[Lightning-dev] Proposal for Advertising Channel Liquidity
ZmnSCPxj at protonmail.com
Mon Nov 12 09:58:08 UTC 2018
Good morning lisa,
> As you point out below, at the very least a liquidity providing node would get paid. Another thing worth considering is that the spec, as written, is merely a mechanism for advertising and receiving offers for dual funding. There are no rules about what offers you, as a liquidity advertising node, have to accept. A node operator has the flexibility to reject any offer above or below their stated fee rate, or if they don't relish the idea of funding a badly skewed channel. If you're worried about capital being tied up unnecessarily, you can reject offers without a sizeable input of their own.
> There are, however, scenarios where requests for badly skewed channels make sense. Imagine that you're a large vendor, such as Amazon. You're likely not going to ever need much outbound capacity, but you will be perpetually in the market for more inbound capacity.
> In fact, as a liquidity provider, I think that you'll probably be delighted to have an open channel with Amazon, as there's a good chance that channel will be highly utilized, which means more fee traffic for you, and a high probability that they'll be requesting more liquidity from you in the future, as the existing channel gets unbalanced.
This is correct and I have since changed my mind. A true market would only impose that the market taker actually pay for the service.
>> A counterpoint to this argument, however, is that if the fee for the liquidity is high enough, then it does not matter to you whether I use the 1.0 BTC or not: you have already been paid for it.
>> This however brings up the other potential attack:
>> 1. I advertise that I have 1.0 BTC available for liquidity requests.
>> 2. You answer this advertisement, and pay me a good fee for this 1.0 BTC being locked into a channel.
>> 3. After the channel is opened, I immediately close it, having earned the fee for liquidity, without in fact delivering that liquidity.
>> Perhaps we can modify channel commitment transactions for channels opened via liquidity requests, so that they have an `nSequence` that prevents them from being claimed for a month or so. What do you think?
> At what point should a liquidity providing node (maker) be able to close the channel? Immediately is not very beneficial to either of you -- you both tied up your money for the time required to push through bitcoin txns through, plus you lose closing + opening fees. Stipulating a length of time isn't necessarily beneficial either -- if you've connected to a high volume payment channel, the liquidity you've provided will be used up rather quickly, rendering the channel itself pretty useless.
Please see the other thread regarding the proposed mechanism that I and Rene generated.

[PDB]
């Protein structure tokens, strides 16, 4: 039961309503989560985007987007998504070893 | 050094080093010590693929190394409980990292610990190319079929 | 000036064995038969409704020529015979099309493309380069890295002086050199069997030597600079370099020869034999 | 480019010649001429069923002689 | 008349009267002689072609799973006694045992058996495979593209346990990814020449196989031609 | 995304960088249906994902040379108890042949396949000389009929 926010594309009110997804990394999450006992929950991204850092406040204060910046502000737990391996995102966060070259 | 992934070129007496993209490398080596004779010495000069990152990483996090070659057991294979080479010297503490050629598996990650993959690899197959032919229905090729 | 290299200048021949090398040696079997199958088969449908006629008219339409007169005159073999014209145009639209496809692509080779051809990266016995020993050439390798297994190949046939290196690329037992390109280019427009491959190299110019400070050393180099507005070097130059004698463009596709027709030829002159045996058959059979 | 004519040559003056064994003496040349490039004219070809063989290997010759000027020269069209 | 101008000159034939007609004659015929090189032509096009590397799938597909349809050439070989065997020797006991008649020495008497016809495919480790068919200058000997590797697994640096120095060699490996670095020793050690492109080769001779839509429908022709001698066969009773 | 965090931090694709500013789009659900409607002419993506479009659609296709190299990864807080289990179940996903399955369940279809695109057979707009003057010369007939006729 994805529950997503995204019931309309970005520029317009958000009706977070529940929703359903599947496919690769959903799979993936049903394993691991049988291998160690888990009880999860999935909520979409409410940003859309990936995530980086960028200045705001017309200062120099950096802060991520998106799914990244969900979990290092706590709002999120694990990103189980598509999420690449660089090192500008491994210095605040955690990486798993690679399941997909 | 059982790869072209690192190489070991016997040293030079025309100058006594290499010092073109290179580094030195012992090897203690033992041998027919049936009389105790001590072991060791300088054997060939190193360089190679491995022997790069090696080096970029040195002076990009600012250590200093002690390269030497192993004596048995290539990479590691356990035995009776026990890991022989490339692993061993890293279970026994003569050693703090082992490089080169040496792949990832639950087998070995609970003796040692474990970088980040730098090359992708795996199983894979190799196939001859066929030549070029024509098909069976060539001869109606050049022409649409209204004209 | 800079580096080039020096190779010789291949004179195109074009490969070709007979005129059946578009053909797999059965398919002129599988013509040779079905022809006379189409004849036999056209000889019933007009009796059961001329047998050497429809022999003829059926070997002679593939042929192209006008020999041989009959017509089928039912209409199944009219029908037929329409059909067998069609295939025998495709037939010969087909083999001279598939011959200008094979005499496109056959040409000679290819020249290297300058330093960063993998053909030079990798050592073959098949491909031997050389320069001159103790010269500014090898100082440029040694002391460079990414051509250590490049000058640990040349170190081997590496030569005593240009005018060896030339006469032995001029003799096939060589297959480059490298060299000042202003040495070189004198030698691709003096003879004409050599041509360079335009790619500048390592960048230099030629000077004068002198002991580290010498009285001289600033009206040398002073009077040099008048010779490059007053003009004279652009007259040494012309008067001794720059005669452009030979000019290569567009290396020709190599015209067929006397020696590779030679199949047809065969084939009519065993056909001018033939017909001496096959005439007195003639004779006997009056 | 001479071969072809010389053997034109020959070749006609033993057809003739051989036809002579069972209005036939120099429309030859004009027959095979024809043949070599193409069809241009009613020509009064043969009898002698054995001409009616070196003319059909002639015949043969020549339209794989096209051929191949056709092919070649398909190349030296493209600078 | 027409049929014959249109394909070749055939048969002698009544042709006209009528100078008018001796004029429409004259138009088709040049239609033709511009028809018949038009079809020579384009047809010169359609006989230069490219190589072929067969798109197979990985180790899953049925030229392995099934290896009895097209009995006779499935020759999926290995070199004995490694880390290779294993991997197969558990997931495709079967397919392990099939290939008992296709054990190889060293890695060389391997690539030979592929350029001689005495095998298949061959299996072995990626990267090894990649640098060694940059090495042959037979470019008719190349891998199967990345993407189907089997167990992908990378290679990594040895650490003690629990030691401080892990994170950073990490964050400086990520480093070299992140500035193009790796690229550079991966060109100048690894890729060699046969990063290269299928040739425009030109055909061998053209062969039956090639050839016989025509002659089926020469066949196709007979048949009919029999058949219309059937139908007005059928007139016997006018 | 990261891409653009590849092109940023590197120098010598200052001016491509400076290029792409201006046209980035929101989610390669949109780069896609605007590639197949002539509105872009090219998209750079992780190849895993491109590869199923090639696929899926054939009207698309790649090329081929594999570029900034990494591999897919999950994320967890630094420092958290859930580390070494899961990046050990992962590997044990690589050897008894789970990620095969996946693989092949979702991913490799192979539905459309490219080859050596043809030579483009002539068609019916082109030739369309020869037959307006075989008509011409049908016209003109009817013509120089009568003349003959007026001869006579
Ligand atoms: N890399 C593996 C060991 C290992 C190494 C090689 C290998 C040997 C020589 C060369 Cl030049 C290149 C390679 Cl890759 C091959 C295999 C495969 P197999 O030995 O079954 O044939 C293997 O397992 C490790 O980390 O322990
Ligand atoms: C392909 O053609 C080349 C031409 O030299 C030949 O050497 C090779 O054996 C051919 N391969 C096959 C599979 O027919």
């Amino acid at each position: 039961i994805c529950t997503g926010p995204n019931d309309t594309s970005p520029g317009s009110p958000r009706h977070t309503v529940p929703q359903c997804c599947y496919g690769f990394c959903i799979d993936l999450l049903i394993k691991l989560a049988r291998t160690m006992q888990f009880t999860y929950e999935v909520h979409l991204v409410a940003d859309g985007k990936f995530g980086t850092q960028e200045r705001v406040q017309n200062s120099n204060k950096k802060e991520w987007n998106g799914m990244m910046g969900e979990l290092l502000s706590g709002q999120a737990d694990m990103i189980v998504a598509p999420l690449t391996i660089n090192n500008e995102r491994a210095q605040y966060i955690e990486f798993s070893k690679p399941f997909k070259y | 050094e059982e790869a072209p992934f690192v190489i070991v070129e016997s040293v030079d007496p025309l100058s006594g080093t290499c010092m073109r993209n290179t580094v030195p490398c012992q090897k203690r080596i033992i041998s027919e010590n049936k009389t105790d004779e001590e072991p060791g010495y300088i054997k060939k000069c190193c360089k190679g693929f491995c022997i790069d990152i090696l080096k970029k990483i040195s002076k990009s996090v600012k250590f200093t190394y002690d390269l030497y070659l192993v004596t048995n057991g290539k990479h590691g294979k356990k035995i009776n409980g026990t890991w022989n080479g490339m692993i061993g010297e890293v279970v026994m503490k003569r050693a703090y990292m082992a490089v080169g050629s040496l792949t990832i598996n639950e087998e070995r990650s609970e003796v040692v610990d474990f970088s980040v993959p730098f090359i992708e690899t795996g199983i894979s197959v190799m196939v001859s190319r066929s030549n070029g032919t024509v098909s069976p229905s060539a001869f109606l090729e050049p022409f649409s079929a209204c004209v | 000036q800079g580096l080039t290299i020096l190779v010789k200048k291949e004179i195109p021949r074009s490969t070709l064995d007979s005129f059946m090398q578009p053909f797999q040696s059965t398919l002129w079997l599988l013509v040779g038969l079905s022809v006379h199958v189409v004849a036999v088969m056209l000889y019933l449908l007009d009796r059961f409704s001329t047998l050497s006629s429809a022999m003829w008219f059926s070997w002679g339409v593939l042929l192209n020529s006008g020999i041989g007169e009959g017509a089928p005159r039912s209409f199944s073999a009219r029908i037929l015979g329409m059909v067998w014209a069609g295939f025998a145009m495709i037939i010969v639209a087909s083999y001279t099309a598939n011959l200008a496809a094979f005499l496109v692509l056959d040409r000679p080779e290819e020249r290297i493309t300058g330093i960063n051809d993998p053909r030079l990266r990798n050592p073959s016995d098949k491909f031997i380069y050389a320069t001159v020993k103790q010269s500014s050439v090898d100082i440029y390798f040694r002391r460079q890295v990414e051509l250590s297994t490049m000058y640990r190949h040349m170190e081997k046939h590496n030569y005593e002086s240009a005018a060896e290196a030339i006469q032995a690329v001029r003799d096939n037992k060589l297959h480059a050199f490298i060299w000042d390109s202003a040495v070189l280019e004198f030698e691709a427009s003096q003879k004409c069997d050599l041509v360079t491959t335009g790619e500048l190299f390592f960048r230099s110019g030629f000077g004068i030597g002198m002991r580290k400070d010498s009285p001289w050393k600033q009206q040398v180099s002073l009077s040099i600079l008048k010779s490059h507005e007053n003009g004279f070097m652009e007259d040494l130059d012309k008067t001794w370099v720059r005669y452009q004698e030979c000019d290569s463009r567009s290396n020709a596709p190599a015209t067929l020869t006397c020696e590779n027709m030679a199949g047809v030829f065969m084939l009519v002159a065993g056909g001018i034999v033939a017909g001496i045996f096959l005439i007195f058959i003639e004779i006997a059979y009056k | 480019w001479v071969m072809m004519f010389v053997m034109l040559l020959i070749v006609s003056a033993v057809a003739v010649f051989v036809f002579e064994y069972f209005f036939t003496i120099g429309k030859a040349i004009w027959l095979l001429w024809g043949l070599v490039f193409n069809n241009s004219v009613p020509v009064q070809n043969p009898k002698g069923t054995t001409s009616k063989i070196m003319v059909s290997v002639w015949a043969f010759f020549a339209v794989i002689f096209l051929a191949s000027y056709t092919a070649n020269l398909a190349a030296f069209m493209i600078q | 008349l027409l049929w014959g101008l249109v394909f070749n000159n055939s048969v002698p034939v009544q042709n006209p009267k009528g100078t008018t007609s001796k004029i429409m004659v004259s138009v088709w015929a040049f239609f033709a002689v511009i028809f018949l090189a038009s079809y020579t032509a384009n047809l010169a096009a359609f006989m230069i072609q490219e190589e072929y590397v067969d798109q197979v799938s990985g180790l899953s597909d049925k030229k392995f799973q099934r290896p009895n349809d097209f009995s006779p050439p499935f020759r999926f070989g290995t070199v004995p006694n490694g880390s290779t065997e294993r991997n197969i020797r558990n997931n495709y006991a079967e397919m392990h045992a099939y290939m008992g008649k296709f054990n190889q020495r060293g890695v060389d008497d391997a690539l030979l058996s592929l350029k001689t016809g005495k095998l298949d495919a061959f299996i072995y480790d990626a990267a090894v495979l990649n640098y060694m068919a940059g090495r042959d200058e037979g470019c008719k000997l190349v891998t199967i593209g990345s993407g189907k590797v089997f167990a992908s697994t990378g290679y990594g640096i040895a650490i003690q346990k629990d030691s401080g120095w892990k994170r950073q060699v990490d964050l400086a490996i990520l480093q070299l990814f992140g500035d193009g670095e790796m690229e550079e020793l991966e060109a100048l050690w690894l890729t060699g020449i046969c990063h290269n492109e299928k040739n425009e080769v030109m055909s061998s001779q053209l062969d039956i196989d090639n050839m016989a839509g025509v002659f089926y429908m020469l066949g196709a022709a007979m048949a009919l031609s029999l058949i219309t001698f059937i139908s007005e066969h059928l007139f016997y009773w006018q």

In this mechanism, only the liquidity provider is encumbered by the agreed-upon channel lifetime.
In particular, section "Reduction of Licky Obligation", I point out that if the merchant has received funds, then the money of the liquidity provider that is encumbered by this lifetime is reduced.
That is, the channel balance on the side of the liquidity provider is reduced due to the merchant receiving funds.
I pointed out also, that this should be perfectly fine for the merchant, since the point of it is to receive payments, and this change in channel balance implies that the merchant has received payments.
Once the channel has saturated to the minimum receivable amount, only the channel reserve of the liquidity provider remains encumbered with the channel lifetime.
It would be quite fine for the liquidity provider to close the channel, as the locked funds are now only quite small.
> Considering incentives, keeping a high-traffic channel open should be worth more in routing fees than the liquidity that you've provided. If the liquidity market acts rationally, it should price itself to reflect this reality and the risk of being laolu'd should remain fairly insignificant.
There are two sides of the laolu attack (I actually came up with both sides of the attack and wrote it on-list before the summit, but I suppose "being laolued" is easier to say than "being ZmnSCPxjed").
1. If the liquidity market values the routing fees more than the liquidity fees, such that liquidity fees are small, then I can attack this market by requesting capacity, paying a tiny liquidity fee, then shutting off my node and letting the liquidity provider close the channel after it realizes it will never earn routing fees from me.
2. If the liquidity market values the liquidity fees more than the routing fees, then I can attack this market by offering capacity, then closing the channel and re-offering my freed capacity to another customer.
To prevent one of the above attacks should be sufficient, since this will lead the market to value one class of fees more than the other, biased towards the attack that has been shut down.
It is impossible to prevent the first attack, since it is impossible to distinguish between a node that was hit by lightning and destroyed utterly, and a node that is simply turned off to attack the liquidity market.
Hence, the proposal to impose a minimum channel lifetime, in order to prevent the second attack. We expect the liquidity market to then settle to the protected side, i.e. liquidity providers will value liquidity fees higher than routing fees.
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